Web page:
Balfour, Sir Robert (Partick) Boscawen, Sir Arthur Griffith Casey, T. W.
Banbury, Rt. Hon. Sir Frederick Boyd-Carpenter, Major A. Cecil, Rt. Hon. Evelyn (Aston Manor)
Barnett, Major Richard W. Breese, Major C. E. Cecil, Rt. Hon. Lord H. (Oxford Univ.)
Barnston, Major H. Bridgeman, William Clive Chamberlain, N. (Birm., Ladywood)
Barrand, A. R. Briggs, Harold Cheyne, Sir William Watson
Barrie, Charles Coupar (Banff) Britton, G. B. Ciay, Captain H. H. Spender
Clyde, James Avon Hunter-Weston, Lieut.-Gen. Sir A, G Pollock, Sir Ernest Murray
Ceats, Sir Stuart Hurst, Major G. B. Pownall, Lt.-Colonel Assheton
Coon, Sir Cyril lnskip, T. W. H. Pratt, John William
Colfox, Major W. P. Jephcott, A. R. Prescott, Major W. H.
Calvin, Brig.-General R. B. Jellett, William Morgan Pulley, Charles Thornton
Cope, Major W. (Glamorgan) Jesson, C. Purchase, H. G.
Cozens-Hardy, Hon. W. H. Johnson, L. S. Randles, Sir John Scurrah
Craik, Rt. Hon. Sir Henry Jones, G. W. H. (Stoke Newington) Raper, A. Baldwin
Davies, Alfred Thomas (Lincoln) Jones, Henry Haydn (Merionetn) Raw, Lieut.-Colonel Dr. N.
Davies, T. (Cirencester) Jones, J. Towya (Carmarthen) Reid, D. D.
Davison, Sir W. H. (Kensington) Kerr-Smiley, Major P. Renwick, G.
Dean, Com. P. T. Kinloen-Cooke, Sir Clement Richardson, Sir Albion (Peckham)
Denniss, E. R. Bartley (Oldham) Knight, Captain E. A. Roberts, Sir S. (Sheffield, Ecclesall)
Dewhurst, Lieut.-Commander H. Knights, Captain H. Robinson, S. (Brecon and Radnor)
Dockrell, Sir M. Law, Rt. Hon. A. Bonar Rodger, A. K.
Doyle, N. Grattan Lewis, Rt. teen. J. H. (Univ., Wales) Roundell, Lt.-Colonel R. F.
Duncannon, Viscount Lewis, T. A. (Pontypridd, Glam.) Rowlands, James
Du Pre, Colonel W. B. Lindsay, William Arthur Samuel, S. (Wandsworth, Putney)
Edwards, J. H. (Glam., Heath) Lloyd, George Butler Sassoon, Sir Philip A. G. D.
Elliot, Captain W. E. (Lanark) Lonsdale, James R. Scott, A. M. (Glas., Bridgeton)
Eyres-Monsell, Commander Lorden, John William Seager, Sir William
Falle, Major Sir Bertram Godfrey Lort-Williams, J. Shaw, Hon. A. (Kilmarnock)
FitzRoy, Captain Hon. Edward A. Loseby, Captain C. E. Shaw, Captain W. T. (Forfar)
Flannery, Sir J. Fortescue Lyle-Samuel, A. (Eye, E. Suffolk) Shortt, Rt. Hon. E. (N'castle-on-T., W.)
Foreman, H. M'Laren, R. (Lanark, N.) Smith, Harold (Warrington)
Foxcroft, Captain C. Macmaster, Donald Smith, Sir Allan
Fraser, Major Sir Keith McMicking, Major Gilbert Sprat, Colonel Sir Alexander
Gardner, E. (Berks, Windsor) McNeill, Ronald (Canterbury) Stanley, Col. Hon. G. (Preston)
Geddes, Rt. Hon. Sir A. C. (Bas'gst'ke) Macpherson, Rt. Hon. James I. Steel, Major S. Strang
Gibbs, Colonel John Abraham Macguisten, F. A. Stephenson, Colonel H. K.
Gilbert, James Daniel Malone, Col C. L. (Leyton, E.) Stewart, Gershom
Gilmour, Lieut.-Colonel John Malone, Major P. (Tottenham, S.) Sykes, Col. Sir A. J. (Knutsford)
Glyn, Major R. Marriott, John Arthur R. Talbot, G. A. (Hemel Hempstead)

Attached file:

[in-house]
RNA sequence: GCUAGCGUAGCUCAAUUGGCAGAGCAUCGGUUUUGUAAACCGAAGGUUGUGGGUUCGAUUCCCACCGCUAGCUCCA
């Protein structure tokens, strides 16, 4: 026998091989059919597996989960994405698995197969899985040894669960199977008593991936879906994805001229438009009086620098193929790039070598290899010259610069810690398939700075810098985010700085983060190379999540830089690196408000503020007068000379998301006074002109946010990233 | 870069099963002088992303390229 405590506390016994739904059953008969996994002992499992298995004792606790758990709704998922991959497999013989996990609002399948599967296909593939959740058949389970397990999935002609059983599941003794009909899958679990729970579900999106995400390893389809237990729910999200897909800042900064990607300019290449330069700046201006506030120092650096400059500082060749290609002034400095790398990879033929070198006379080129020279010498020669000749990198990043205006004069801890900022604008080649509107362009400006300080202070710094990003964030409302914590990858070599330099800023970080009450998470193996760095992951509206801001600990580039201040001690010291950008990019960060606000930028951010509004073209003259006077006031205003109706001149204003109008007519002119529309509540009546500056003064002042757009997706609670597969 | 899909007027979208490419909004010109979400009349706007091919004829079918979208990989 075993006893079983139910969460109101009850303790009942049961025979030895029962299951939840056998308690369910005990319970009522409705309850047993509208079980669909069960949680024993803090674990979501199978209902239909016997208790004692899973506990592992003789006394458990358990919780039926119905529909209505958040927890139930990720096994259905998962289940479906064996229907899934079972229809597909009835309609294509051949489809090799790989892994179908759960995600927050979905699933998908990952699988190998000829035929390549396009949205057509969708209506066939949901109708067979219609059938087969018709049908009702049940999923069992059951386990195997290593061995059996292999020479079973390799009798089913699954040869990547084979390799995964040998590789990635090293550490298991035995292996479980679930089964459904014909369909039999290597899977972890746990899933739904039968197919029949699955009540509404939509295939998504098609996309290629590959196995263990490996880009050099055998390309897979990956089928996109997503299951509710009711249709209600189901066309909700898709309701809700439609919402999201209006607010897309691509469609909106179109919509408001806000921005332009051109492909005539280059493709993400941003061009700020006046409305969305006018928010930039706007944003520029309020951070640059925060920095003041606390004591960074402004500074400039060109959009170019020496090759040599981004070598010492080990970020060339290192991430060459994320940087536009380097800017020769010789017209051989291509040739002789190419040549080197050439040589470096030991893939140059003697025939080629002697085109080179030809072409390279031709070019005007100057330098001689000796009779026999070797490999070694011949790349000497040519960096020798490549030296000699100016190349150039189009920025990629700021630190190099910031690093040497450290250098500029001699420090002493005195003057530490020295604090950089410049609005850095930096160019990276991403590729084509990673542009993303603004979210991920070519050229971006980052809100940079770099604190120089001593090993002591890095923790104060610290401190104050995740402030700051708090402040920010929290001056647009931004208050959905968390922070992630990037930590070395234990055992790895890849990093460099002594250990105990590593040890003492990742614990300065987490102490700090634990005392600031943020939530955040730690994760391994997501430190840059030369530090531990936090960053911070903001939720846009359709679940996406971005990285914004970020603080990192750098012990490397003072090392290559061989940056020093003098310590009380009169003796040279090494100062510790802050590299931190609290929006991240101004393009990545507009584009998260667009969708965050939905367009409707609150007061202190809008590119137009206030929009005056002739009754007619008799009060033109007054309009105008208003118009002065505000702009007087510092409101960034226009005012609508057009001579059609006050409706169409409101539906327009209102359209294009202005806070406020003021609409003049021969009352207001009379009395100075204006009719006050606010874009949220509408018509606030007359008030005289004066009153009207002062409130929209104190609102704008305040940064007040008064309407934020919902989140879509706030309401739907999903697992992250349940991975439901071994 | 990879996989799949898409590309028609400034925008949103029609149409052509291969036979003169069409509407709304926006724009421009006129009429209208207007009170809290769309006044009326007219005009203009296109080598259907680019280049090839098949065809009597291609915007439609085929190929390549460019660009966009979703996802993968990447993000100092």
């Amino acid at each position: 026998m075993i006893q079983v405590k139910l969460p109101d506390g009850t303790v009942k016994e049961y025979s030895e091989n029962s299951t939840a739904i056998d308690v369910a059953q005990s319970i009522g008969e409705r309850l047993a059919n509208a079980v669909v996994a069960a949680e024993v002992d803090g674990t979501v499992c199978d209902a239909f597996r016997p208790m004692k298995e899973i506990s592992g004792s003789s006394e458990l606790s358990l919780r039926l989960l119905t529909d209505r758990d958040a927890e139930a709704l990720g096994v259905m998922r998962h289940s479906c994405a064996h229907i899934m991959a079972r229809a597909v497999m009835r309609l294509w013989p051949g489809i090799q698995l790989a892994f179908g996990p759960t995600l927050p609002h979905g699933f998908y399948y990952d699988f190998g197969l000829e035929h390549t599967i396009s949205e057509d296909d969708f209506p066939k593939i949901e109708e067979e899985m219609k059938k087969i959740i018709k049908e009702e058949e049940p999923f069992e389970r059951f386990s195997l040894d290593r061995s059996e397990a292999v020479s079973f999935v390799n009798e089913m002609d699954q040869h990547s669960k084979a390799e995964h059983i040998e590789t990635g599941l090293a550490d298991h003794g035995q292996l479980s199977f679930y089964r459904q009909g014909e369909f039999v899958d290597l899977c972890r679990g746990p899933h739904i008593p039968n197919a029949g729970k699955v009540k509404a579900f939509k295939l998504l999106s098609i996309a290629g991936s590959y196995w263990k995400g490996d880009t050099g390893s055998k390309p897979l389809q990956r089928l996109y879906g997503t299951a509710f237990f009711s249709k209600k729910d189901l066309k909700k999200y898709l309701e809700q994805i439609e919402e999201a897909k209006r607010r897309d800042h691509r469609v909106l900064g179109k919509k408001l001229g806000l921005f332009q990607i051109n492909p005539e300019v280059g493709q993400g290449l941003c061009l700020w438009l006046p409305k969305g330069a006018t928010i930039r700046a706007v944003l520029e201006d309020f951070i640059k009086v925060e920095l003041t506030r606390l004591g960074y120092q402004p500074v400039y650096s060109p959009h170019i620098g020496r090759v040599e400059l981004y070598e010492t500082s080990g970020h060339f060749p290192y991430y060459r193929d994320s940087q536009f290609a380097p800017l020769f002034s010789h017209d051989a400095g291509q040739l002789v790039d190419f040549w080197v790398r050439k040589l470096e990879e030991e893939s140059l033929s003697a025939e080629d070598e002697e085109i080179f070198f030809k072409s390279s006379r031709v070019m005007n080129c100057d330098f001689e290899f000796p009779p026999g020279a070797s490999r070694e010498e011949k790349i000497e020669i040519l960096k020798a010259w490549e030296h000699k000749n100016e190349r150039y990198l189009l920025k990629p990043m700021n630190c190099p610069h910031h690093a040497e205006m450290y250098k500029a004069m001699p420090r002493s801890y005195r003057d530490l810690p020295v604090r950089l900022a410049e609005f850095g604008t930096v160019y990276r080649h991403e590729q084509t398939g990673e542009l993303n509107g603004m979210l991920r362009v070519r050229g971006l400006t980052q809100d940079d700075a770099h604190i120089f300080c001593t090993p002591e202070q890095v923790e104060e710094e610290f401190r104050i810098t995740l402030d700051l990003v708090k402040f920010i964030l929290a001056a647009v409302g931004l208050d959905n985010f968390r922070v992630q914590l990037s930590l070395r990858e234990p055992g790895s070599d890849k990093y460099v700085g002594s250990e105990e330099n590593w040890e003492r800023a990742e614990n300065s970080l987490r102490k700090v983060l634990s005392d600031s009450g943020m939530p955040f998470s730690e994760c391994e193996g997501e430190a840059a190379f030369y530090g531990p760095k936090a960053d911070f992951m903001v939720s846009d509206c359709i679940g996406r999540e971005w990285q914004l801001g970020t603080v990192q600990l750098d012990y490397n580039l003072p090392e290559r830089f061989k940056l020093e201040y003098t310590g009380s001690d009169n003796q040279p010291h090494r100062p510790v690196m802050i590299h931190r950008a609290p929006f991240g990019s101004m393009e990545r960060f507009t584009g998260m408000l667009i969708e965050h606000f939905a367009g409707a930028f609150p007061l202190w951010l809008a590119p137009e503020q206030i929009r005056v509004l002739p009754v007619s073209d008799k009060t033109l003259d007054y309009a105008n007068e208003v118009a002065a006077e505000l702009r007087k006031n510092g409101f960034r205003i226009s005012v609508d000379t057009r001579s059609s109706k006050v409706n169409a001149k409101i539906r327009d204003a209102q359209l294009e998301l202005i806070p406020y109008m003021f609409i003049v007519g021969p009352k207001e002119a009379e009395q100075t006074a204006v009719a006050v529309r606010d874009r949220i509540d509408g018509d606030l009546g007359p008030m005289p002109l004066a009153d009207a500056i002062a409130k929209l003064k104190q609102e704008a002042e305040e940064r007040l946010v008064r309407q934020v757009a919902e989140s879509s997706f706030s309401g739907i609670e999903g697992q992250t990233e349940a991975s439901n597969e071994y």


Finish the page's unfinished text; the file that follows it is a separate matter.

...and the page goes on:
Goff, Sir Park Middlebrook, Sir William Terrell, G. (Chippenham, Wilts.)
Gregory, Holman Moles, Thomas Thomson, F. C. (Aberdeen, S.)
Greig, Colonel James William Molsan, Major John Elsdate Townley, Maximilian G.
Gretton, Colonel John Montagu, Rt. Hon. E. S. Tryon, Major George Clement
Guest, Maj. Hon. O. (Leic., Loughboro') Moore, Maj.-Gen. Sir Newton J. Vickers, D.
Guinness. Lt.-Col. Hon. W. E.(B. St. E.) Moore-Brabazon, Lieut.-Col. J. T. C. Ward, Col. L. (Kingston-upon-Hull)
Hacking, Captain D. H. Morden, Colonel H. Grant Wardle, Georgo J.
Hailwood, A. Morrison, H. (Salisbury) Waring, Major Walter
Hambro, Angus Valdemar Morrison-Bell, Major A. C. Wason, John Cathcart
Hanna, G. B. Mosley, Oswald Weston, Colonel John W.
Hanson, Sir Charles Mount, William Arthur Wheier, Colonel Granville C. H.
Harmsworth, Cecil B. (Luton, Beds.) Munro, Rt. Hon. Robert White, Colonel G. D. (Southport)
Haslam, Lewis Murray, Hon. G. (St. Rollox) Whitla, Sir William
Henderson, Maj. V. L. (Tradeston, Glas) Murray, William (Dumtries) Wild, Sir Ernest Edward
Hennessy., Major G. Neal, Arthur Williams, Lt.-Cool. C. (Tavistock)
Henry, Danis S. (Londonderry, S.) Nicholl, Com. Sir Edward Willoughby, Lt.-col. Hon. Claud
Higham, C. F. (Islington, S.) Oman, C. W. C. Wills, Lt-Col. Sir Gilbert Alan H.
Hohier, Gerald Fitzroy O'Neill, Capt. Hon. Robert W. H. Wolmer, Viscount
Hope, Harry (Stirling) Parker, James Woolcock, W. J. U.
Hope, James Fitzalan (Sheffield) Parkinson, Albert L. (Blackpool) Worthington-Evans, Ht. Hon. Sir L.
Hope. Lient.-Col.-Sir J. (Midlothian) Pearce, Sir William Yate. Colonel Charles Edward
Hopkins, J. W. W. Peel, Col. Han. S. (Uxbridge, Mddx.) Young, Lt.-Com. E. H. (Norwich)
Hopkinson, Austin (Mossley) Pennefather, De Fonblanque Younger, Sir George
Houston, Robert Paterson Perring, William George
Hughes, Spencer Leigh Pilditch, Sir Philip TELLERS FOR THE NOES.—Lord E.
Hunter, Gen. Sir A. (Lancaster) Pinkham, Lieut.-Colonel Charles Talbot and Mr. Dudley Ward.